Need Help With Stigma?

Help End HIV Stigma

HIV stigma today can often be more damaging or pervasive than the virus itself. After four decades of the advances in HIV treatment allowing people to live long, healthy lives, there hasn’t been an equal reduction in stigma in the community.

The stigma around HIV can deter people from getting tested or disclosing their status, while causing long-term psychological effects for people living with HIV. Stigma doesn’t just affect people living with HIV either, it can also be directed to and impact their partners, friends, and families.

Where does stigma come from?

Where does stigma come from?

Stigma can be experienced in a variety of ways. Some examples of HIV stigma include:
  • Ignorance or false information as to how HIV is transmitted
  • False information that HIV is highly contagious
  • Moral judgements about people and assumptions about sexual behaviour and or injecting drug use
  • Jokes at the expense of PLHIV
  • Fear of death and disease
Stigmatising behaviour can be embodied from a variety of sources including interactions between individuals, community and systemic stigma as well as internalised stigma.
Stigma affecting people living with HIV

Stigma affecting people living with HIV

HIV stigma affects people living with HIV in more ways than one. It can be perceived, anticipated, experienced or internalised.
  • Perceived sigma is formed from past and current experiences, such as interpreting words and phrases that are often connected to stigma, like the word ‘clean’.
  • Anticipated stigma is closely connected to these perceptions.  Always expecting to be treated differently, even with the lack of evidence.  This can lead to self isolation, anxiousness and depression.
  • Experienced stigma sadly still does occur.  Not everyone is accepting, educated, or willing to learn. It’s important to remember that the person who is stigmatising another is the one at fault. 
  • Internalised stigma can be the most pervasive. When HIV stigma can become internalised, whereby a person might start to believe some of these stigmatising messages about themselves.
How do I reduce the effects of stigma?

How do I reduce the effects of stigma?

  • Control your HIV disclosure. You control the who, what, when and where of your HIV disclosure. Check out our Tips for Disclosing your Status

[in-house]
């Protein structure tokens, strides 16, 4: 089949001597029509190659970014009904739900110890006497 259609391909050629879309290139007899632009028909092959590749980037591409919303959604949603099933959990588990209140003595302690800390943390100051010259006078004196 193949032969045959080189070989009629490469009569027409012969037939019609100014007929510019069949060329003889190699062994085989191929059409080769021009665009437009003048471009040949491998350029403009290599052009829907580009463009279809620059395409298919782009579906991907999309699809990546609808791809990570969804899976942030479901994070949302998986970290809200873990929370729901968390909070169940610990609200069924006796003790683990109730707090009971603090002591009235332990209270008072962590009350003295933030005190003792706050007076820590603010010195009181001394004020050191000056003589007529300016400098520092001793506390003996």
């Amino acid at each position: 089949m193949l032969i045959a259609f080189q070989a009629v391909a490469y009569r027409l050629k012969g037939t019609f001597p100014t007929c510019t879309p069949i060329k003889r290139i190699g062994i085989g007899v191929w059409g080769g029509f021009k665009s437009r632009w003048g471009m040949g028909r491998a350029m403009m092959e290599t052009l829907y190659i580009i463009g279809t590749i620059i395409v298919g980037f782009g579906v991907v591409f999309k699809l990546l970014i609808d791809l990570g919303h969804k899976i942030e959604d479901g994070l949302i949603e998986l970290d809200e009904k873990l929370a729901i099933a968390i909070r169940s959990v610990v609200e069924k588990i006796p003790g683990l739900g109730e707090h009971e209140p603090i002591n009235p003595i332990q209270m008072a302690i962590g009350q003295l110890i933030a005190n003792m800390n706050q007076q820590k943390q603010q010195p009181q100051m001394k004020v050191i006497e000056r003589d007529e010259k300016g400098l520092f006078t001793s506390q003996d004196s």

• Develop coping strategies in the face of stigma. These can include: seeking social support when needed (including from QPP and the HIV community) and cultivating the capacity to bounce back from, or not take to heart perceived slights.  The resilience you grow will help all aspects of your life, not just around HIV.
  • Educating others about HIV and how stigma affects you.  Be a force of change.
  • Remember, HIV does not define you, it’s a health condition you live with.
Become an HIV ally

Become an HIV ally

If you are HIV negative, there is a lot you can do to make a change. Being an HIV ally helps all people living with HIV and is a powerful act that reduces HIV stigma. If someone trusts you with their HIV status, respect their disclosure and show your support. When you hear someone make a discriminatory comment about HIV, call it out and help educate them.  Talk about HIV in the right way.  We all are responsible for ending HIV stigma and you can help.  The team at ACON and Positive Life NSW have created a A Practical Guide to Being a Better HIV Ally.  It’s time to think positively about HIV.
Words Matter

The words you use matter

The words we use matter. Learn how to talk openly about HIV and stigma in a way that can help empower those living with HIV.  The CDC in the United States has created a Guide to Talking about HIV which is a great resource to help talk about HIV in the right way.

Need help with discrimination?

Discriminating against someone because of their HIV status is unlawful in Australia. What you need to know and how to get help.

HIV Disclosure and the law

There is no specific law regarding HIV disclosure in Queensland, but there are laws you should understand.

Tips on disclosing your status

Find out more about when you need to disclose, how best to do it, and what to think about before you do. 

Mental Health

It is not uncommon for people struggle with mental health at some point, but there are a lot of other things you can do to look after your mental health and wellbeing.

Our trained team is here to help you should you have any questions or need support. You can contact QPP toll free from a Queensland land-line on 1800 636 241 or (07) 3013 5555 nationally, email us at info@qpp.org.au or use our contact us form.

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